As you know, I photographed my Moder Dy design on a beautiful vintage hap stretcher that I borrowed from my friend Anne Eunson. In Shetland, such stretchers have been used for well over a century to block haps and shawls ready for sale, as well as for their knitters’ own domestic use.
These stretchers are a really efficient way of stretching and shaping a hap or shawl. Strong yarn is threaded through each point of the lace edging, and this yarn is secured and tensioned over the dowels or hooks along each side of the stretcher. The hap is blocked to its required dimensions, and the finished fabric is beautifully even. In this image, you can see how each stretcher might be used to block several haps at once.
Shetland knitters knew what they were doing, and these stretchers are a brilliant (and very space efficient) way of blocking. In good weather, a hap-laden frame can be taken outside to dry vertically, and, after use, the frame deconstructs into its four component lengths, which might easily be stored under a bed. Also – I’ve not tried this, but I think these stretchers would also be a great way of blocking a triangular shawl, as well as a square hap. Lace points could be similarly strung up and drawn over the dowels, while a blocking wire might stabilise the long straight edge.
I recently asked Tom to build me a hap stretcher – which he kindly did – and he’s written up a tutorial for you here. The second hap you see in the photographs below is another Moder Dy sample that Mel recently knitted from Jamieson and Smith jumper weight. Simply adjusting the yarn-weight creates a much smaller hap! These instructions are for an adjustable hap stretcher, with a stretch area of 108cm x 108cm to 162cm x 162cm . If you want a larger (or smaller) stretch area, adjust the spacing of the joining points / holes outlined in steps 2. to 4.
Tom’s Hap stretcher tutorial
You will need:
4 lengths of timber (planed spruce, 18mm x 45mm x 1800mm)
72 wooden dowels (M8 x 40mm)
4 wooden ring handles (M4 x35mm)
4 machine screws (M4 x 50mm)
4 repair washers (M4 x19mm)
sand paper (fine grade, 240 grit)
sanding block or power sander
drill with 4mm and 8mm wood drill bits
tape measure or steel rule
set square (optional)
drill bit stop collar (optional)
dust mask (if using a power sander)
2. Draw joining holes
Using a steel rule, measure 90mm from the end of the timber and draw a vertical line lightly with the pencil. At the midpoint of this line (22.5mm) draw a cross. (This marks the first drill point for the joining holes which will be used to connect the 4 sections of the hap stretcher). Draw 3 further marks at 90mm intervals along the timber, until you have four marks.
Repeat this process at the opposite end of the timber length, similarly making four marks at 90mm intervals, at the midpoint (22.5mm) of the timber.
Mark out these joining-hole positions on the other 3 lengths of timber in the same way.
4. Drill joining holes
Secure the timber on a sturdy table or worktop. Using a 4mm wood drill bit, drill through the timber completely, at each of the marks you have made (8 on each length of timber). Ensure the drill is perpendicular to the timber when drilling.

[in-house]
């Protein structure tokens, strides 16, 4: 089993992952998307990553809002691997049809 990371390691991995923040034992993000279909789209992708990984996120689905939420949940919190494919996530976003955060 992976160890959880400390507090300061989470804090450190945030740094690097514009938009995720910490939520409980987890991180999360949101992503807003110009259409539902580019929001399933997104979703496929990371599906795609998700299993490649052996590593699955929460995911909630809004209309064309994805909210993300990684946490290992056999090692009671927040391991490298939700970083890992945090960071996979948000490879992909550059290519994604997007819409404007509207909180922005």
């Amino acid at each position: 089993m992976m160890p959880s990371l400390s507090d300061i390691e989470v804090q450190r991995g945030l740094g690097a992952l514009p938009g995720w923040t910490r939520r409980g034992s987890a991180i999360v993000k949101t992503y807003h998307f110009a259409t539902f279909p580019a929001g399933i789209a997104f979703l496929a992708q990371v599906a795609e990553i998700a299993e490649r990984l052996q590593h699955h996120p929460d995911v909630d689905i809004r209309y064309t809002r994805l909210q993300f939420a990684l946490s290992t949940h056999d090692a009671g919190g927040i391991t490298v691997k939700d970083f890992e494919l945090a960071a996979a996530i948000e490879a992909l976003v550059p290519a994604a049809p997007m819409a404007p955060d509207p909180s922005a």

5. Draw pilot holes
Using a steel rule, measure 45mm from the centre of the first joining hole (i.e. 135mm from the end of the timber) and draw a vertical line lightly with the pencil. At the midpoint of this line (22.5mm) draw a cross. (This marks the first drill point for the pilot holes into which wooden dowels will later be inserted). Draw 17 further marks at 90mm intervals along the timber, until you have 18 marks.
Repeat this process for the other 3 lengths of timber.
6. Drill pilot holes
Secure the timber on a sturdy table or worktop. Using a 4mm wood drill bit, drill a pilot hole 3-5mm deep. Do not drill through the timber completely. Ensure the drill is perpendicular to the timber when drilling.
Repeat for the other 3 lengths of timber. You will now have 72 pilot holes at 90mm intervals (18 in each length of timber).
7. Fit stop collar
If you have one, fit a stop collar to an 8mm wood drill bit. The collar should be fitted 10mm from the end of the bit. If you don’t have a stop collar, yarn or wire wrapped around the drill bit can be used as a visual guide to prevent drilling completely through the timber. Wrap the wire clockwise around the drill to prevent unwinding.
8. Drill dowel holes.
With the timber secured, drill each of the pilot holes with the 8mm drill bit to a depth of 10mm. Do not drill the 4 joining holes used for connecting timber lengths. Do not drill through the timber.
Repeat for the other 3 lengths of timber. You now have 18 dowel holes per timber length (72 total).
Lightly sand the timber again to remove pencil marks and splinters from drill holes.
Apply a small amount of wood glue to the end of a wooden dowel and insert it into the first dowel hole. Wipe away any excess glue.
Repeat 71 times! Leave the glue to set overnight.
Apply varnish and leave to dry entirely.
Put a machine screw through a washer at the back of the stretcher and screw on a wooden handle. Repeat at the other 3 corners ensuring the timber lengths do not cross (i.e. the top timber is behind the two side-lengths at both the top and bottom join of the square). Ensure the frame is square by placing against a wall then tighten the four handles.
13. Adjust the sizing, string up your hap, and pop it on your stretcher!
14. TA DA!
You will see more beautiful images of Shetland hap dressing in the Book of Haps!